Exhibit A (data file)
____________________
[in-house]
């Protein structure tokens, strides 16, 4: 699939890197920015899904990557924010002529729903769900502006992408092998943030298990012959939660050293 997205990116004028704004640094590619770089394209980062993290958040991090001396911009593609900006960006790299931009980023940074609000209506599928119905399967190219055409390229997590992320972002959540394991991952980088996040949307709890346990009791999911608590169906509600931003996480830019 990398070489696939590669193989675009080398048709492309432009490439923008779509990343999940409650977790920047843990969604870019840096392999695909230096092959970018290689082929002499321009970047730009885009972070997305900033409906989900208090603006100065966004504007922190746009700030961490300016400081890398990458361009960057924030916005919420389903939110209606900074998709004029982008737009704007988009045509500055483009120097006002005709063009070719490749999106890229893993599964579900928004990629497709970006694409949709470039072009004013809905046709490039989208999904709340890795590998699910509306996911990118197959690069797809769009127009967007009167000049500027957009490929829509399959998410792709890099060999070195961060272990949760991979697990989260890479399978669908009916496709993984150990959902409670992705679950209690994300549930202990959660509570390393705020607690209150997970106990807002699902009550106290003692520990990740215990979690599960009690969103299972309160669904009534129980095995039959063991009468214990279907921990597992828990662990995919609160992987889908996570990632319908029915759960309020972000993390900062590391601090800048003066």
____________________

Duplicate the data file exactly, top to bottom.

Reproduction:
[in-house]
């Protein structure tokens, strides 16, 4: 699939890197920015899904990557924010002529729903769900502006992408092998943030298990012959939660050293 997205990116004028704004640094590619770089394209980062993290958040991090001396911009593609900006960006790299931009980023940074609000209506599928119905399967190219055409390229997590992320972002959540394991991952980088996040949307709890346990009791999911608590169906509600931003996480830019 990398070489696939590669193989675009080398048709492309432009490439923008779509990343999940409650977790920047843990969604870019840096392999695909230096092959970018290689082929002499321009970047730009885009972070997305900033409906989900208090603006100065966004504007922190746009700030961490300016400081890398990458361009960057924030916005919420389903939110209606900074998709004029982008737009704007988009045509500055483009120097006002005709063009070719490749999106890229893993599964579900928004990629497709970006694409949709470039072009004013809905046709490039989208999904709340890795590998699910509306996911990118197959690069797809769009127009967007009167000049500027957009490929829509399959998410792709890099060999070195961060272990949760991979697990989260890479399978669908009916496709993984150990959902409670992705679950209690994300549930202990959660509570390393705020607690209150997970106990807002699902009550106290003692520990990740215990979690599960009690969103299972309160669904009534129980095995039959063991009468214990279907921990597992828990662990995919609160992987889908996570990632319908029915759960309020972000993390900062590391601090800048003066």